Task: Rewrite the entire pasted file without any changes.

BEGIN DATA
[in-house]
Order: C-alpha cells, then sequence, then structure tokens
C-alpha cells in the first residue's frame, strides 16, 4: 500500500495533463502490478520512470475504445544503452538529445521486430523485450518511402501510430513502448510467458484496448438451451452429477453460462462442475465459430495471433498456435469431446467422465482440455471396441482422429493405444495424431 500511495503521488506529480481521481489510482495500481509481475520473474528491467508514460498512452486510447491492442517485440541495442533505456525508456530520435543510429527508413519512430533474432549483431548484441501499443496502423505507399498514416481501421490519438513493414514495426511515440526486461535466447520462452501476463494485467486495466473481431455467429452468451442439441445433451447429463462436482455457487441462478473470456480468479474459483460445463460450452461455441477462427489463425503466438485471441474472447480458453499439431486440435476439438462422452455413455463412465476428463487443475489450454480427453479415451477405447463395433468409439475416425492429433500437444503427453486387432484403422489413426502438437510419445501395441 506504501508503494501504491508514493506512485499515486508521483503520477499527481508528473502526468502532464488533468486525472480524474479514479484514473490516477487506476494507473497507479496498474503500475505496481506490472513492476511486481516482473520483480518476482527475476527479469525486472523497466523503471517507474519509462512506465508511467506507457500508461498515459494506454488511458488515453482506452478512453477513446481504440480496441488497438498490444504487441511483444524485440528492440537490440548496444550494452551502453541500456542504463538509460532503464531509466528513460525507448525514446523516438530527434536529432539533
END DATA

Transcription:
[in-house]
Order: C-alpha cells, then sequence, then structure tokens
C-alpha cells in the first residue's frame, strides 16, 4: 500500500495533463502490478520512470475504445544503452538529445521486430523485450518511402501510430513502448510467458484496448438451451452429477453460462462442475465459430495471433498456435469431446467422465482440455471396441482422429493405444495424431 500511495503521488506529480481521481489510482495500481509481475520473474528491467508514460498512452486510447491492442517485440541495442533505456525508456530520435543510429527508413519512430533474432549483431548484441501499443496502423505507399498514416481501421490519438513493414514495426511515440526486461535466447520462452501476463494485467486495466473481431455467429452468451442439441445433451447429463462436482455457487441462478473470456480468479474459483460445463460450452461455441477462427489463425503466438485471441474472447480458453499439431486440435476439438462422452455413455463412465476428463487443475489450454480427453479415451477405447463395433468409439475416425492429433500437444503427453486387432484403422489413426502438437510419445501395441 506504501508503494501504491508514493506512485499515486508521483503520477499527481508528473502526468502532464488533468486525472480524474479514479484514473490516477487506476494507473497507479496498474503500475505496481506490472513492476511486481516482473520483480518476482527475476527479469525486472523497466523503471517507474519509462512506465508511467506507457500508461498515459494506454488511458488515453482506452478512453477513446481504440480496441488497438498490444504487441511483444524485440528492440537490440548496444550494452551502453541500456542504463538509460532503464531509466528513460525507448525514446523516438530527434536529432539533